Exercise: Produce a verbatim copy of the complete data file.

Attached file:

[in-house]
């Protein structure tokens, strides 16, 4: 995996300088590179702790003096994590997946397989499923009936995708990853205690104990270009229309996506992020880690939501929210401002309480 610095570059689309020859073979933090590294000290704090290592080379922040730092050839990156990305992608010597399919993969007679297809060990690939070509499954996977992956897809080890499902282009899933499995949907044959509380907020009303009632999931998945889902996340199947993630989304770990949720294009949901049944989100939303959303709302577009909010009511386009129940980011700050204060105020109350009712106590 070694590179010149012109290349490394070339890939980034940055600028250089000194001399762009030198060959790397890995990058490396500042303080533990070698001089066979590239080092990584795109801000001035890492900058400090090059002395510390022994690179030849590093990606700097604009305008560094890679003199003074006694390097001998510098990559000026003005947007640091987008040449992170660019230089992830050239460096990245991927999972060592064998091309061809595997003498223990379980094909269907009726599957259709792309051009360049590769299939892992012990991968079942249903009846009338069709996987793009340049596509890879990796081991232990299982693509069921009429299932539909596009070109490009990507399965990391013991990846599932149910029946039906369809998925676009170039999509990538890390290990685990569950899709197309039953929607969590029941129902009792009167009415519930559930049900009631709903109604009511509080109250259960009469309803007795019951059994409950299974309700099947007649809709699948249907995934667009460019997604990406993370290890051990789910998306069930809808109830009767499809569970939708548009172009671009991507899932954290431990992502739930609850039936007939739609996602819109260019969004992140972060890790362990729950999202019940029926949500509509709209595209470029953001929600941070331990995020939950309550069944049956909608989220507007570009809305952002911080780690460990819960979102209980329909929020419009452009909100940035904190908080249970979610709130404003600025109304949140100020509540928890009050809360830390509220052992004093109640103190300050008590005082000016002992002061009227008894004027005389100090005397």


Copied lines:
[in-house]
């Protein structure tokens, strides 16, 4: 995996300088590179702790003096994590997946397989499923009936995708990853205690104990270009229309996506992020880690939501929210401002309480 610095570059689309020859073979933090590294000290704090290592080379922040730092050839990156990305992608010597399919993969007679297809060990690939070509499954996977992956897809080890499902282009899933499995949907044959509380907020009303009632999931998945889902996340199947993630989304770990949720294009949901049944989100939303959303709302577009909010009511386009129940980011700050204060105020109350009712106590 070694590179010149012109290349490394070339890939980034940055600028250089000194001399762009030198060959790397890995990058490396500042303080533990070698001089066979590239080092990584795109801000001035890492900058400090090059002395510390022994690179030849590093990606700097604009305008560094890679003199003074006694390097001998510098990559000026003005947007640091987008040449992170660019230089992830050239460096990245991927999972060592064998091309061809595997003498223990379980094909269907009726599957259709792309051009360049590769299939892992012990991968079942249903009846009338069709996987793009340049596509890879990796081991232990299982693509069921009429299932539909596009070109490009990507399965990391013991990846599932149910029946039906369809998925676009170039999509990538890390290990685990569950899709197309039953929607969590029941129902009792009167009415519930559930049900009631709903109604009511509080109250259960009469309803007795019951059994409950299974309700099947007649809709699948249907995934667009460019997604990406993370290890051990789910998306069930809808109830009767499809569970939708548009172009671009991507899932954290431990992502739930609850039936007939739609996602819109260019969004992140972060890790362990729950999202019940029926949500509509709209595209470029953001929600941070331990995020939950309550069944049956909608989220507007570009809305952002911080780690460990819960979102209980329909929020419009452009909100940035904190908080249970979610709130404003600025109304949140100020509540928890009050809360830390509220052992004093109640103190300050008590005082000016002992002061009227008894004027005389100090005397």